A confession: I visited the Great Barrier Reef a couple of years ago and it was the most stunning experience of my life. The beauty, intricacy, diversity, were amazing. The experience of immersion in this underwater world was and is vivid – literally alive. But I felt profoundly uneasy participating iin the industrial system that got me there – plane flight, chain hotel, large, fast motor boat. In order to appreciate the beauty of what we’re destroying we need to destroy it a little bit more, it seems.
Environmental writer Chris Turner addresses this dilemma head on in a marvellous piece for Canada’s Walrus Magazine, The Age of Breathing Underwater.

Justice cannot be done to the piece here – you need to read it for yourself. He focuses on the work of Australian coral expert Dr Charlie Veron, author of A Reef in Time, who, as Turner tells it, fights to save the Reef, even as he affirms it cannot now be saved. Ocean acidification has gone too far already. What lies in the human heart on the far side of hope is the subject, then, of Turner’s article.
If you’ve read more than one post on this website you’ll be expecting an anaylsis of the social structures that condition such thinking in terms of a model of society called Grid-Group Cultural theory. It’s true there is ample scope for this. For example, when Veron likens ocean acidification to a loaded gun with ‘a hair trigger and devastating firepower’, he’s indulging in classic Egalitarian-speak which ought to call into question his construction of the facts (by etymology if not by modern definition facts are always constructions: facere = to make). This is not at all to deny that acidification is taking place, but to scrutinise the human meanings we assign to it. But this time I want to do something a little different. This time I want to write in terms of deviance Continue reading “How to deviate from climate change destruction – the case of the Great Barrier Reef”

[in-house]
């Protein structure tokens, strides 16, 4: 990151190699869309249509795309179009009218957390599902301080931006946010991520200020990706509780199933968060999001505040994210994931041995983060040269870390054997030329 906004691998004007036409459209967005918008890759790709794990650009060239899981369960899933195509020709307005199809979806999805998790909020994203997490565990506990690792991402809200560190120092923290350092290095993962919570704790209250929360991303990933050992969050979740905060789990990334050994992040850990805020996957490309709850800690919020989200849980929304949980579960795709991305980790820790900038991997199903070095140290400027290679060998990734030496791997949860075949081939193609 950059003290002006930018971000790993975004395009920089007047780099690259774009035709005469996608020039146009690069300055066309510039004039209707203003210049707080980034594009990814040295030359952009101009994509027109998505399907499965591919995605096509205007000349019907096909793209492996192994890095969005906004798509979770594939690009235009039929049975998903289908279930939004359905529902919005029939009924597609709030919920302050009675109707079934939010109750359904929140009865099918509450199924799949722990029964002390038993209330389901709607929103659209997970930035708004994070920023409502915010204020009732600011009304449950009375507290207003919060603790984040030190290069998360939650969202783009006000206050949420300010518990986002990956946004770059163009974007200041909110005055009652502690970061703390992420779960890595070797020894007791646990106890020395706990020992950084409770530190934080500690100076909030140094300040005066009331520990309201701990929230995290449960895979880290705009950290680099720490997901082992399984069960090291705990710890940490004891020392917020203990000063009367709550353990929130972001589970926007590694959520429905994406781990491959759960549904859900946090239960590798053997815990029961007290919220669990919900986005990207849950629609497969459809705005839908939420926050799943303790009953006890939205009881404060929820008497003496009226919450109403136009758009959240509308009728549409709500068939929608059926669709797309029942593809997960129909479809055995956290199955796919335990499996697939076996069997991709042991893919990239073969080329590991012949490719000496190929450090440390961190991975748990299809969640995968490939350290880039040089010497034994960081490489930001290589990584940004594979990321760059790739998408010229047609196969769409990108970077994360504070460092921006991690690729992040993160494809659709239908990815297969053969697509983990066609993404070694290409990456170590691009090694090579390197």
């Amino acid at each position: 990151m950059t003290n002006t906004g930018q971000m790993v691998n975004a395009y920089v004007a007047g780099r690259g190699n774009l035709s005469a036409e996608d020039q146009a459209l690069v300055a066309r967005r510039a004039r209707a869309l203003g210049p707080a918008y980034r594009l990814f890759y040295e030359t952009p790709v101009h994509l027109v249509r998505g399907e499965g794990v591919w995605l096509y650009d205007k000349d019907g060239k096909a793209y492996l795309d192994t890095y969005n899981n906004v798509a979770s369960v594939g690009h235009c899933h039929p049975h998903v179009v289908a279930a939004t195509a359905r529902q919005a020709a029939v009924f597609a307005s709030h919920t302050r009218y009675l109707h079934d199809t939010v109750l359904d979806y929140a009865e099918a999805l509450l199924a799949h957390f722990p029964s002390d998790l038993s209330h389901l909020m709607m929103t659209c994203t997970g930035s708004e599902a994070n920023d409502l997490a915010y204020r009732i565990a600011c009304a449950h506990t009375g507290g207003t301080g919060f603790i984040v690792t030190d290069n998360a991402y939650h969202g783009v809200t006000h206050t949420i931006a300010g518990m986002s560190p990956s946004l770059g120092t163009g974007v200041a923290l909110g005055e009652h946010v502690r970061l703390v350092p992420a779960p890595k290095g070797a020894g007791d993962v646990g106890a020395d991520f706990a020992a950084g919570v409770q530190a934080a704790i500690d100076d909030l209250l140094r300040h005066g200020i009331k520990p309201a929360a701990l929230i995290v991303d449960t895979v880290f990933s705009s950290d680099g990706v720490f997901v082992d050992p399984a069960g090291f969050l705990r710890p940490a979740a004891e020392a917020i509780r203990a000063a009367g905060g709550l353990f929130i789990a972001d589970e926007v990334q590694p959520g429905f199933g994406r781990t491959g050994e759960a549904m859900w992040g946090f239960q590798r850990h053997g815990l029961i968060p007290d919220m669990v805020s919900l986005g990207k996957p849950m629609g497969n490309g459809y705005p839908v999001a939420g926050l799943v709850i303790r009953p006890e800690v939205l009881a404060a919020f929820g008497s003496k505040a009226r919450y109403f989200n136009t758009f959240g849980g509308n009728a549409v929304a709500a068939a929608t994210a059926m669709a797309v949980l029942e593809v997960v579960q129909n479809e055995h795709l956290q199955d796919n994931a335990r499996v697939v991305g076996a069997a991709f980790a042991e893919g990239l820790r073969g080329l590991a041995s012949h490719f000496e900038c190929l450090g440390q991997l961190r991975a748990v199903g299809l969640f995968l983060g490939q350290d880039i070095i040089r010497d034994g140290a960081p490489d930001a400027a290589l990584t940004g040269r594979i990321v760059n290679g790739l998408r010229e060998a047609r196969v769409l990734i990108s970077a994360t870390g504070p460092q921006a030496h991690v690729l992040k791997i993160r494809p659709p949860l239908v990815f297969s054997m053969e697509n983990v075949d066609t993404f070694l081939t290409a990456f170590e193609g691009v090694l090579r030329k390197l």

Why Psychology fails to explain the Global Financial Crisis

Listening to Australian historian Robert Mann’s recent lecture at the Melbourne Writers’ Festival on whether neo-liberalism has a future, I was struck by the deficiency of the rush to psychological explanation. In seeking to analyse the supposed inadequacies of the free-market ideology, there is an increasing tendency to rely on psychology as the master discipline, the new ‘commmon sense’ that will unlock the secrets of collective human behaviour. Just as the neo-liberals championed the perfectly rational economic actor, homo economicus, who as an individual is unrecognisable from any other perfectly rational individual, so the latest commentators attempt to correct and complete the picture by pointing out that this vision misses out humanity’s essential irrationalism, epitomised by a host of psychological quirks – which set the bounds for Kahneman and Tversky’s bounded rationality. But whether for or against the unfettered free market, these supposedly conflicting approaches share much more than they disagree on: namely a confidence that what goes on in our heads is what it’s all about. Continue reading “Why Psychology fails to explain the Global Financial Crisis”

Why do we disagree about Climate Change?

In his foreword to a recent collection on the social construction of climate change, Nicholas Onuf writes:

‘As a social constructon, climate change is no one thing. Instead it is an ensemble of constitutive processes, yielding an ever changing panoply of agents and insitutions, fixed in place only for the moment.’ Mary E Pettenger (ed) 2007:xv